Did the 17-year-old Anastasia survive the massacre of the Russian Royal family in 1917? Over the years, the possibility that she, the youngest of the Tsar's four daughters, might have escaped, and the universal longing to salvage some thread of hope from the tragedy, provided a rich spawning ground for claimants. By far the best known of these was a mysterious young woman who was dragged from a canal in Berlin in 1922 after apparently attempting suicide. Throughout her bizarre life, Anna Anderson, as she came to call herself, attracted the most eclectic and outlandish of supporters - not only romantics and chancers (the Romanov fortune was assumed to be worth millions) but also surviving family members and grandees, like Sergei Rachmaninov. Among the many colourful characters who became entangled in this fantasy were Anastasia's childhood friend Gleb Botkin, the son of the Royal Family's doctor, and Prince Frederick of Saxe-Altenburg, a distant Romanov cousin who turned her claim into his life's work. Later disciples included Jack Manahan, an eccentric millionaire genealogist, 23 years her junior, who Anna was to marry aged 72.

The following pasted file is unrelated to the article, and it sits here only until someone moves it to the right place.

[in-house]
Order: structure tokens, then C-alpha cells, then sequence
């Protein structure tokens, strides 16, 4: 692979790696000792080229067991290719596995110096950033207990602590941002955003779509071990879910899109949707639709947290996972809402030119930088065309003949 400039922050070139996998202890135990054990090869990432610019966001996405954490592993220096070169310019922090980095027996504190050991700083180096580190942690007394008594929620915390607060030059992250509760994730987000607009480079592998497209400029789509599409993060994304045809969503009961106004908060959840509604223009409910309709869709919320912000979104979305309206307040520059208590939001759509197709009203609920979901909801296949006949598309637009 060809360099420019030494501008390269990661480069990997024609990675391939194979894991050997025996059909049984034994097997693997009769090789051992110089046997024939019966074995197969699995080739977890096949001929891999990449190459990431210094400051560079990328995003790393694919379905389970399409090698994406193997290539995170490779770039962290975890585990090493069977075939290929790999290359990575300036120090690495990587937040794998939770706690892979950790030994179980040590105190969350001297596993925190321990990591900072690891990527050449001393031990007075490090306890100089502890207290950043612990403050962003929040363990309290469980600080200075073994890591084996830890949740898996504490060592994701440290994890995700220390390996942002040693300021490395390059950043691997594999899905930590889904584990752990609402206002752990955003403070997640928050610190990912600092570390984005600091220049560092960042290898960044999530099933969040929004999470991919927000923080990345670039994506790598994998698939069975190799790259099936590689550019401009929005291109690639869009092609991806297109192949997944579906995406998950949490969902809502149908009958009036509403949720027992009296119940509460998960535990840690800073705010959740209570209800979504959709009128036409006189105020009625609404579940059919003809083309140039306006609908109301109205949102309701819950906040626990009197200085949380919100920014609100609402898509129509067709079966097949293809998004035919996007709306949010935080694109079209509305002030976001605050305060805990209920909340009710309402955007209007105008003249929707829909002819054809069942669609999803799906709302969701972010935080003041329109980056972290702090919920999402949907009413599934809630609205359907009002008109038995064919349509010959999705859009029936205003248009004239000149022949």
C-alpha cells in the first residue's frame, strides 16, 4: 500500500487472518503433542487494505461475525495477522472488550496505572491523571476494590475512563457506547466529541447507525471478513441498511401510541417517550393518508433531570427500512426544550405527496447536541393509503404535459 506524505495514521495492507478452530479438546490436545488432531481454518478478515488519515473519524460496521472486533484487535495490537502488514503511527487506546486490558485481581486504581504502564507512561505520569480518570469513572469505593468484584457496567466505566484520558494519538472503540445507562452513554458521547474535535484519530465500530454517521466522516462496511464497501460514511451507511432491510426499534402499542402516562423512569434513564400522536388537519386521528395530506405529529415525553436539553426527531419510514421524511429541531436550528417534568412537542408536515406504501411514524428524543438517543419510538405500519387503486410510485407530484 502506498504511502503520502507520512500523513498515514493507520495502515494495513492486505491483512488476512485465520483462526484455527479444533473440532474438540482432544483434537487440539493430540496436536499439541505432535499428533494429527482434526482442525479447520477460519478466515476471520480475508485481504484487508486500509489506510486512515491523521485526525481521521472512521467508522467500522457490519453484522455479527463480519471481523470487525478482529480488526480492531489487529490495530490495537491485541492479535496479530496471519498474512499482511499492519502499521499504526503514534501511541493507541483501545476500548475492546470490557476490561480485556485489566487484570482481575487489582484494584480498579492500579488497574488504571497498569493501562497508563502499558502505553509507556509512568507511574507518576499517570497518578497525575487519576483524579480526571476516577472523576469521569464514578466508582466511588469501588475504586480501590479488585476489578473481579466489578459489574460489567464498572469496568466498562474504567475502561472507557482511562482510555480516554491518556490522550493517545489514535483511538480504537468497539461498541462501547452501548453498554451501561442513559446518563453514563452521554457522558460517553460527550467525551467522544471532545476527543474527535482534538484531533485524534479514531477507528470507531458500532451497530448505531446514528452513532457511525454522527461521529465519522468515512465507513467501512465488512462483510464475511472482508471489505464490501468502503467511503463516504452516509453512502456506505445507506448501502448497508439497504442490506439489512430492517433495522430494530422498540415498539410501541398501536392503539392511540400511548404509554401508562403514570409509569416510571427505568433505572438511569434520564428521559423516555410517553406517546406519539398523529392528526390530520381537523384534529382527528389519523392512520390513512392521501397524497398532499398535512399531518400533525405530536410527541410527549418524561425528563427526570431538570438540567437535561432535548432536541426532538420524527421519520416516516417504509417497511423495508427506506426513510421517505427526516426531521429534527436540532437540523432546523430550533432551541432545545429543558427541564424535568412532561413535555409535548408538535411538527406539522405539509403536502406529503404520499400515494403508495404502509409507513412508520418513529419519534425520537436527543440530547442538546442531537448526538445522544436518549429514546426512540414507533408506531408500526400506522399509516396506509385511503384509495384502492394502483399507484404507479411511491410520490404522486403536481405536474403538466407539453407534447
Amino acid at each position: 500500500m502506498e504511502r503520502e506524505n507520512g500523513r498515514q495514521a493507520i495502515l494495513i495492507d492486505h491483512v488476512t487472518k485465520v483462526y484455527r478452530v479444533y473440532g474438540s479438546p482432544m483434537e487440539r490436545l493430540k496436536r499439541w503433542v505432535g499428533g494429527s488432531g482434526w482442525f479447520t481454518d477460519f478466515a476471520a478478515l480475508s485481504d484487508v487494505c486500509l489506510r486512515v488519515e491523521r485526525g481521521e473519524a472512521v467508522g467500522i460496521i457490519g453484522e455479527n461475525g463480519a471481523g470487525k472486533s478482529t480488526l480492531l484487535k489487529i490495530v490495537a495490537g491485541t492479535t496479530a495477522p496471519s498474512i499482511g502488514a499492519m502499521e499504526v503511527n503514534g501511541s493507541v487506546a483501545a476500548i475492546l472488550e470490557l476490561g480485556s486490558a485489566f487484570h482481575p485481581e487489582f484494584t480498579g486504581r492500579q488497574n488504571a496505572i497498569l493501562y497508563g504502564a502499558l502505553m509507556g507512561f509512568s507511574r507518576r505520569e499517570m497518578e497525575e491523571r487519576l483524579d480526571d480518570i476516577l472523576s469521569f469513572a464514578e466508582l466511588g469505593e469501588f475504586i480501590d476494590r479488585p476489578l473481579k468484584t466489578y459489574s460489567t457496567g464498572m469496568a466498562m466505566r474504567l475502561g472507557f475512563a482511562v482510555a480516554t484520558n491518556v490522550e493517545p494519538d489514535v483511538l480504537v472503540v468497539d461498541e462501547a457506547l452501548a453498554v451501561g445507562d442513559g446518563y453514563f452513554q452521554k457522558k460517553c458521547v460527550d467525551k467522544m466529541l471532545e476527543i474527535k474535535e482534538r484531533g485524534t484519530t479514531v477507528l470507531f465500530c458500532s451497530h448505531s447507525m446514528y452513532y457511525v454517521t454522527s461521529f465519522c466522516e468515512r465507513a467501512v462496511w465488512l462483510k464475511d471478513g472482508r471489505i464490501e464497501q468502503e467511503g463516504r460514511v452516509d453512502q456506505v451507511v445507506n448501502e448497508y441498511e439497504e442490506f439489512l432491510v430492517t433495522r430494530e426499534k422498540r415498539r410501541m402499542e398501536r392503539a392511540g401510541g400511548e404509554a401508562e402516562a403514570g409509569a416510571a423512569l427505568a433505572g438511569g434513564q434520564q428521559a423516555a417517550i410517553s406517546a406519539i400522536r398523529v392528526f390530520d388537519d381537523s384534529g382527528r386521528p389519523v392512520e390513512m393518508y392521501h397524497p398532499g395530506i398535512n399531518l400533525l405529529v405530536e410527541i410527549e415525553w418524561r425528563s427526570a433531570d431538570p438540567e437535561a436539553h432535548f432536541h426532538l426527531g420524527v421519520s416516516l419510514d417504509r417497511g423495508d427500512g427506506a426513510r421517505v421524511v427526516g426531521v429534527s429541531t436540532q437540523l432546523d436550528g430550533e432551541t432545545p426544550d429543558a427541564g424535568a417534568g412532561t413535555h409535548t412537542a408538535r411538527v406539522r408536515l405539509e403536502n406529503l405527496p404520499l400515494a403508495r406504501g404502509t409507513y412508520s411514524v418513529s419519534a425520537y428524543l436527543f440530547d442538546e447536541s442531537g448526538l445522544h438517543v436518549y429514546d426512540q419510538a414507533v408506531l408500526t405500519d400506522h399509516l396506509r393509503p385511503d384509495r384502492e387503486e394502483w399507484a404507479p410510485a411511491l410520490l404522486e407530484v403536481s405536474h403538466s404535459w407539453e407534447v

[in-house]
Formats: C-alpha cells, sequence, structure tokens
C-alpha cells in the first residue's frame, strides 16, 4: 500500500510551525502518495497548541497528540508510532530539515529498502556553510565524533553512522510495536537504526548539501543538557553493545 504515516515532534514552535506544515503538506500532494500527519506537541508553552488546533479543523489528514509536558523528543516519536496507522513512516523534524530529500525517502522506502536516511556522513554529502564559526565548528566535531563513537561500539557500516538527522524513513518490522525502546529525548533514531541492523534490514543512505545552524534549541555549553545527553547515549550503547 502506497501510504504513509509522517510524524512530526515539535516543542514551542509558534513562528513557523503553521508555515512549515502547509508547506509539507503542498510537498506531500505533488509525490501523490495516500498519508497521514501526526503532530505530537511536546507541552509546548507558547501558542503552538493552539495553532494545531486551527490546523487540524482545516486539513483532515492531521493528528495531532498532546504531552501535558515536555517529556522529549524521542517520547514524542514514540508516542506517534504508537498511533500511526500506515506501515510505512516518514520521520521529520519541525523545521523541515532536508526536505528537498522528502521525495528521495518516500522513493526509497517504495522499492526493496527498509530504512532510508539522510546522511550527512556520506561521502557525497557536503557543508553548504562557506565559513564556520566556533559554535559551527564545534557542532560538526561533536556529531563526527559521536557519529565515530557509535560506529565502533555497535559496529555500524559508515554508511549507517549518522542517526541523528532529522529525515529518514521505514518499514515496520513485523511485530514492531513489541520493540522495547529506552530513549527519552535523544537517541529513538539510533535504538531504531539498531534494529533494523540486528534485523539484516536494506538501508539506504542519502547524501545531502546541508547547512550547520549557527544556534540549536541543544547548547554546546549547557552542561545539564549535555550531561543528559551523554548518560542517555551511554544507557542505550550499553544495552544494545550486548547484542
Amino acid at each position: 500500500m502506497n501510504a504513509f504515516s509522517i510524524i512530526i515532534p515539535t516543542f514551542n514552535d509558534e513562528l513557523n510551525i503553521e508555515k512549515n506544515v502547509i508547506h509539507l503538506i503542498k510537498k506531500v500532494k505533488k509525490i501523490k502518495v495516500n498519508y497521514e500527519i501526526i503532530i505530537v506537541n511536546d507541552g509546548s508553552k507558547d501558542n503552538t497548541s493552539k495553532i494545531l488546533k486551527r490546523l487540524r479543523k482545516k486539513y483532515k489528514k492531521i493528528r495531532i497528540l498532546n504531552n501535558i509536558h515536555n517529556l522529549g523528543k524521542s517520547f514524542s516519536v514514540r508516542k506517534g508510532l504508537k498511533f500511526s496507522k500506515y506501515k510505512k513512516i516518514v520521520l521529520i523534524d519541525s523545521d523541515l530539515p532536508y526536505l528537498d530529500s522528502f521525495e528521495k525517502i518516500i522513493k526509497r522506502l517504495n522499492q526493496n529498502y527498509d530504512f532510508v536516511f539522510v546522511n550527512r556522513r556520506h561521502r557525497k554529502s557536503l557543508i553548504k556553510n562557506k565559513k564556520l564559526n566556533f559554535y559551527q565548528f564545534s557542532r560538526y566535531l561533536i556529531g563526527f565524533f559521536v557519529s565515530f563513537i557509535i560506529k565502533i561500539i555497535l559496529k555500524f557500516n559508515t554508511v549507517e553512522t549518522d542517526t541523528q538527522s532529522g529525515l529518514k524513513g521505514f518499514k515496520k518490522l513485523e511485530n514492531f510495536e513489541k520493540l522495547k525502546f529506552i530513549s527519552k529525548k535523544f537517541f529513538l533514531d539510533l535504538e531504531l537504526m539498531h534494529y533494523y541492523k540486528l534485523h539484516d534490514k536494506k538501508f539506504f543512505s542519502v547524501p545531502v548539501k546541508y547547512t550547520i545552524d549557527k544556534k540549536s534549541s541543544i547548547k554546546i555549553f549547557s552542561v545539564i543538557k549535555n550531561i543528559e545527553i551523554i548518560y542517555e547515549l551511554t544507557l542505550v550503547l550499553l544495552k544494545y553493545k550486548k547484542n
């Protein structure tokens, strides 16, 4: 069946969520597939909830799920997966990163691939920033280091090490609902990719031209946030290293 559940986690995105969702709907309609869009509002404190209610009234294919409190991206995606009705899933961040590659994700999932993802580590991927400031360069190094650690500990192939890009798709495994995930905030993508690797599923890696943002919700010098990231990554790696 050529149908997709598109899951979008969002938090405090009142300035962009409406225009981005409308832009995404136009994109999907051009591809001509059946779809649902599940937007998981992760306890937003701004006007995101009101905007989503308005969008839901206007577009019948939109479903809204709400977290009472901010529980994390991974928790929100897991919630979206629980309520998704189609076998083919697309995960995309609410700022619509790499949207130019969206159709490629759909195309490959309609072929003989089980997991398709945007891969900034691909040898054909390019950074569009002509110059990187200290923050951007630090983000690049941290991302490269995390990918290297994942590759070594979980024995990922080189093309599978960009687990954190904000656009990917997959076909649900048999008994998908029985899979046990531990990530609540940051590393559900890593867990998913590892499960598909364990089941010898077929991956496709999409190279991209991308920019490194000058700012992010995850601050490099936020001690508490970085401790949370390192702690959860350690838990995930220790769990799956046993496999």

The fanatical commitment of Anna's followers surmounted innumerable obstacles, including a posthumous DNA test that revealed her as a fraud. But who was Anna Anderson - and how did she manage to convince so many people that she was the real Anastasia? A Romanov fantasy is a compelling, eerie and frequently hilarious study of discipleship, snobbery and life after death.
Frances Welch has written about the Romanovs for the Sunday Telegraph and Granta. She is co-author of Memories of Revolution: Russian Women Remember (Routledge, 1993) and author of The Romanovs and Mr Gibbes (Short Books, 2002). She lives with her family in Suffolk.